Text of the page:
We slip off Chicken Ridge before the trash truck arrives, before the guys at the Capital building start chipping bricks off its façade. Aki and I drive out to the Fish Creek Delta because it is sunny and perhaps early enough to catch some animals in their relaxed, post-dawn state.
Just after leaving the car I spot a young, male Sitka blacktail deer feeding on new grass along the creek. The sound of rushing water must have masked from it the sound of our old Subaru bumping into the parking lot. Aki, busy checking all her pee-mail messages doesn’t notice how the deer’s long black tail bisects its tawny haunches. It jerks slightly each time a car passes over the creek bridge. We won’t see the deer on the return trip.
The purple lupine flowers are peaking beside shooting stars with fading magenta petals. Frost covers lupine leaves in areas of the meadow yet to feel the morning’s sun. Our presence discomforts the resident mallards and surprises to flight a lone, red-breasted merganser. But the song sparrows seem more interested than frightened as they settle on the tops of nearby trees and bushes to sing.
It’s once again low tide so the eagles are out on the exposed flats, bickering at their children like human parents do before the coffee kicks. We walk through columns of mosquitoes without getting bit. Instead of feeding, they form and reform abstract ghosts at the edge of the alder forests. With the rising heat of the day, they will switch from artists to vampires. The little dog and I will be long gone before their transformation.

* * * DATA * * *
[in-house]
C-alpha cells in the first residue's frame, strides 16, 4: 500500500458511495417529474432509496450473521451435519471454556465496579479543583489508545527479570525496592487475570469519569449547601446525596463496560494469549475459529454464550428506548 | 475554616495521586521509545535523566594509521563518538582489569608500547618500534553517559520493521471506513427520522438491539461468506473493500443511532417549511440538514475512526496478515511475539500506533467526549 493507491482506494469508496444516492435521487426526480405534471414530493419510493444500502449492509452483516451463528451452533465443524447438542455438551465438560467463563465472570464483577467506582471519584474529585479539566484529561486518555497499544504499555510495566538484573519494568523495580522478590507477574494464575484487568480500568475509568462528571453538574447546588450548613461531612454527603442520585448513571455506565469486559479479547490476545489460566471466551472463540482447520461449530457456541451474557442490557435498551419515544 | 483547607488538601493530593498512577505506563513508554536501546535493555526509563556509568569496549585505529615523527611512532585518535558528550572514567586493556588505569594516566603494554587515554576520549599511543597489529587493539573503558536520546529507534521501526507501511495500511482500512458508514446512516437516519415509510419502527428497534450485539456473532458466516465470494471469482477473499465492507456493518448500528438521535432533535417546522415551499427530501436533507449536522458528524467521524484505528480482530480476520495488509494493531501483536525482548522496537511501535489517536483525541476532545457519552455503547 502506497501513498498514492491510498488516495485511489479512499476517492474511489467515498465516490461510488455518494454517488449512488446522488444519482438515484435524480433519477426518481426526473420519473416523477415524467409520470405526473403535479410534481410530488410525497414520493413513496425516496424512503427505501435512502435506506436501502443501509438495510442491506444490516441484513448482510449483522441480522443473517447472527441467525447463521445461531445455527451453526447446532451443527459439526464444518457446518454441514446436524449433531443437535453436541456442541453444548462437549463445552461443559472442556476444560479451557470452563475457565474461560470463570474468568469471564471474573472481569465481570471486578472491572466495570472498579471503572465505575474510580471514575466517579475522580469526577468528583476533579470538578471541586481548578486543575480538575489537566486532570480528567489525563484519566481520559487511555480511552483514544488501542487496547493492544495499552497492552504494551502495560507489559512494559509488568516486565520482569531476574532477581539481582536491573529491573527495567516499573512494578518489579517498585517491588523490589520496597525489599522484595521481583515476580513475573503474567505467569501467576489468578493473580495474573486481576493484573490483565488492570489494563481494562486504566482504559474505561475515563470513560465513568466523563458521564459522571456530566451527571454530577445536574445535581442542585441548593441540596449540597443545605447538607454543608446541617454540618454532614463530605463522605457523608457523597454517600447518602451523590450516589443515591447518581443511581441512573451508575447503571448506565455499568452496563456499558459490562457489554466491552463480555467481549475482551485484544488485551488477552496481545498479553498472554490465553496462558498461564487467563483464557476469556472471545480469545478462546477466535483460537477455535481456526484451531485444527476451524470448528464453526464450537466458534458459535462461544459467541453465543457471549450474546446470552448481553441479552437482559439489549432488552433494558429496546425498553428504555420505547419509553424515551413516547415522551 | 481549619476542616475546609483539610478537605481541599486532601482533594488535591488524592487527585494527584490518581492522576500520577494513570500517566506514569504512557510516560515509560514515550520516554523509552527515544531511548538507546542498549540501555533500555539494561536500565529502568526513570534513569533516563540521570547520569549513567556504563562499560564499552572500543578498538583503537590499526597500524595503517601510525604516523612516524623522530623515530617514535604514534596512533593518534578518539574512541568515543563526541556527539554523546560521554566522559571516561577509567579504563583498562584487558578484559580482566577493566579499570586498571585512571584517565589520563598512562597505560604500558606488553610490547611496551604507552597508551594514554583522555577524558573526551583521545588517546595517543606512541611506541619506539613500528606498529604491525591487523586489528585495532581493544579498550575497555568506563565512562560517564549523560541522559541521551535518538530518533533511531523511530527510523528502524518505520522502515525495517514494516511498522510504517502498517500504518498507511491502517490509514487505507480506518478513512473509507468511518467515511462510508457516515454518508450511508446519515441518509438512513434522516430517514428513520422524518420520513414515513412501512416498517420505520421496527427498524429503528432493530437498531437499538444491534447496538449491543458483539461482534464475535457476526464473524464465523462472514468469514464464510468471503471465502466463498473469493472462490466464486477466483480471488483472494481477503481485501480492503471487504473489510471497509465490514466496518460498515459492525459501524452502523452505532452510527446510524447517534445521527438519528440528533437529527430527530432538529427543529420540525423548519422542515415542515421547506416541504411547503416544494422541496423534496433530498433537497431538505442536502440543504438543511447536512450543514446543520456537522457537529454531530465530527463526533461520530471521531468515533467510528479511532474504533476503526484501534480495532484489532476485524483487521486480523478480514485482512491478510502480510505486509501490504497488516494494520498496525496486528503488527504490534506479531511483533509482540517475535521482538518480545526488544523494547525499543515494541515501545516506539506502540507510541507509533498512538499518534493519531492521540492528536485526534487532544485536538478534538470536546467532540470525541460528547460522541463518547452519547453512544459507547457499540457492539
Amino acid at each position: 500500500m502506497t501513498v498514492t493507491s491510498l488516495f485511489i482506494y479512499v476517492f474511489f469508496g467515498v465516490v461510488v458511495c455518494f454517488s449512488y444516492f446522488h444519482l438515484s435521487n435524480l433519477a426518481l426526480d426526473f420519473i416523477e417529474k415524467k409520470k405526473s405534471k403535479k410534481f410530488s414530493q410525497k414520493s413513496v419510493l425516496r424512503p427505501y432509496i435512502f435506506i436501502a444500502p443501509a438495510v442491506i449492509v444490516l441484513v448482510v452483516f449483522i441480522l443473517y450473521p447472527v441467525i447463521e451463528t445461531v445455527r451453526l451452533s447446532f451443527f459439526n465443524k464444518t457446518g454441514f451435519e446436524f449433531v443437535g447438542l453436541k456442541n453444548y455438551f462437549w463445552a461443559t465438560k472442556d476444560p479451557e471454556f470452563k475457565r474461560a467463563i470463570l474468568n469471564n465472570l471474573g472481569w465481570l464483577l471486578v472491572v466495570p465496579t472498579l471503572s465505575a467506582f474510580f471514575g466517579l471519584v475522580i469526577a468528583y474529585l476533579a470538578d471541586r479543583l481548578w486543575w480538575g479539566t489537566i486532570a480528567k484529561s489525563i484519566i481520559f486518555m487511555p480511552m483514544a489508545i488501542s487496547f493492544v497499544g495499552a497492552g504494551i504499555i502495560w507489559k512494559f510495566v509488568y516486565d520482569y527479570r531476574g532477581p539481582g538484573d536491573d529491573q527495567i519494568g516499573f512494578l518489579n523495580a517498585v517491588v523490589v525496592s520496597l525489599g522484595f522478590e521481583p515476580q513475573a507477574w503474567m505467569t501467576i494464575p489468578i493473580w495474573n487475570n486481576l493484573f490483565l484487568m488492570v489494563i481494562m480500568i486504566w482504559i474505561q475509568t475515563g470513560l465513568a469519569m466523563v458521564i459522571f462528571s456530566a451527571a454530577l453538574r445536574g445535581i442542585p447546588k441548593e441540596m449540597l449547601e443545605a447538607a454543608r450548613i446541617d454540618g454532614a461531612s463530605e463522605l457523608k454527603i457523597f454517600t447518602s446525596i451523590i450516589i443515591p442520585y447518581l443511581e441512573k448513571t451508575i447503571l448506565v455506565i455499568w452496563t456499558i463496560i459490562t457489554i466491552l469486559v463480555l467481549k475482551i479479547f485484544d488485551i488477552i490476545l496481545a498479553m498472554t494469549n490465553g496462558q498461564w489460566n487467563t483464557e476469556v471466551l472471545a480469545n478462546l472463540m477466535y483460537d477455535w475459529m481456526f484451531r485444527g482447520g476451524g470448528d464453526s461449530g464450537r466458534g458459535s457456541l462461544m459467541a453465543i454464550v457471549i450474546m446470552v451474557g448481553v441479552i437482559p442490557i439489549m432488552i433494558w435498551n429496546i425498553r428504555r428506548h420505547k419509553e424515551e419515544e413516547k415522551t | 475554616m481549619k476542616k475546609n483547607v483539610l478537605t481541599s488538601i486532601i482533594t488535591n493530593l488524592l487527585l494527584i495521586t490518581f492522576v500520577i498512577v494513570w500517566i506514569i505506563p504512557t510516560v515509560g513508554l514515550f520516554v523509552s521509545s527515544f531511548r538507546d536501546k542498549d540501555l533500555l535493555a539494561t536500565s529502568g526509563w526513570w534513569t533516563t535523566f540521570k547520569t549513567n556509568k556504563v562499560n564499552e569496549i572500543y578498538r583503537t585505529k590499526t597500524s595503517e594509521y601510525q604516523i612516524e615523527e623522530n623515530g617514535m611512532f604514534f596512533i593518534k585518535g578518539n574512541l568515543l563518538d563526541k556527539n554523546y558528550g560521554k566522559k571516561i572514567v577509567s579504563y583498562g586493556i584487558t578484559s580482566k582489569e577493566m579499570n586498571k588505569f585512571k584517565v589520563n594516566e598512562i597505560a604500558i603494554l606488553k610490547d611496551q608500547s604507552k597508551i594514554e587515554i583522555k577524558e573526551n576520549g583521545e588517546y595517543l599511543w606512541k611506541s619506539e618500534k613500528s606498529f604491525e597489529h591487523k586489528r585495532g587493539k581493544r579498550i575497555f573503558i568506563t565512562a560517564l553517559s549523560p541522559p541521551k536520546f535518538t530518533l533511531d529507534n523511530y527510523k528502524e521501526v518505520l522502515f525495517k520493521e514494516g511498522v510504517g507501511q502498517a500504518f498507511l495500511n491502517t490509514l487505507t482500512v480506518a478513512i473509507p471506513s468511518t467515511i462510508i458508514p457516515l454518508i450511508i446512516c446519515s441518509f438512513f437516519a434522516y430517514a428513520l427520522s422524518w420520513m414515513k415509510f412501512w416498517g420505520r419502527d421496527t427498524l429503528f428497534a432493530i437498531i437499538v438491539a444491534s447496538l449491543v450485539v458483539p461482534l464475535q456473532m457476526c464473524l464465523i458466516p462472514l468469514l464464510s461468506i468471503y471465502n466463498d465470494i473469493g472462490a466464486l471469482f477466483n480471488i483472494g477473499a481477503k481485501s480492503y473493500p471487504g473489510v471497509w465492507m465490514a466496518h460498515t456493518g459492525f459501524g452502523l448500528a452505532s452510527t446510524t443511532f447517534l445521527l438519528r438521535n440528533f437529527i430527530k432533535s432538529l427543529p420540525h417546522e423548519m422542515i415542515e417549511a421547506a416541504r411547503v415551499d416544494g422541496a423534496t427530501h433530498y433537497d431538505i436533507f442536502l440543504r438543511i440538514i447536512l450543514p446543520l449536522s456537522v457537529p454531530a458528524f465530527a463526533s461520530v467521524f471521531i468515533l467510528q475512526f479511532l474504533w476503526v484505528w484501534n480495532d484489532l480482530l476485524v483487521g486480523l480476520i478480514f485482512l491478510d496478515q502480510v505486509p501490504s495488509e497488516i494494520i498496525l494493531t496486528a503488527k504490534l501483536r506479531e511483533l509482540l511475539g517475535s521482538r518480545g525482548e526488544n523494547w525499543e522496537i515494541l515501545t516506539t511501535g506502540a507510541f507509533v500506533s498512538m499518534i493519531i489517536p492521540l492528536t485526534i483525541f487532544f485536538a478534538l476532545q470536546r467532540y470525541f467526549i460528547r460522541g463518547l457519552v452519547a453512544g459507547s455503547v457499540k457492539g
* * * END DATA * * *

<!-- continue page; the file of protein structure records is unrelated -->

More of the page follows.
Back from Sitka. Picked up Aki from a friend’s house last night and returned to Chicken Ridge surprised at what a few sunny days can do for the garden. The lilac blossoms have popped open and even the conservative apple tree leafed out.
Aki would have like part of our visit to Sitka—the hanging out with our friends’ two dogs and the walks we took with them each day.
She wouldn’t have noticed the changing sky, capable in three days of emptying itself self of clouds then giving into to a Pacific front that brought, rain, Turner skies, and rainbows.
She would have moved with caution under eagles roosting on hemlock trees or the cross tower of St. Michael’s Cathedral.
Aki would have had nothing to do with the brown bears that played in the huge red liquor tanks of the now-abandoned pulp mill.
I am in a hurry to reach Gastineau Meadow so I can see its wildflowers glow in early morning sunlight. Aki, color blind, has never shown an interest in flowers unless another dog peed on them. She stops often to eat grass blades after first giving them a sniff. I try not to think on what she smells on grass.
Even with the little dog’s delays, we reach the meadow with the light and find clumps of shooting star flowers at their peak. Soon they will change from pollinator attractors to seed cases. But now their magenta beauty reminds me of my father, not a physically beautiful man, but a man who always smiled while looking at beautiful shooting stars.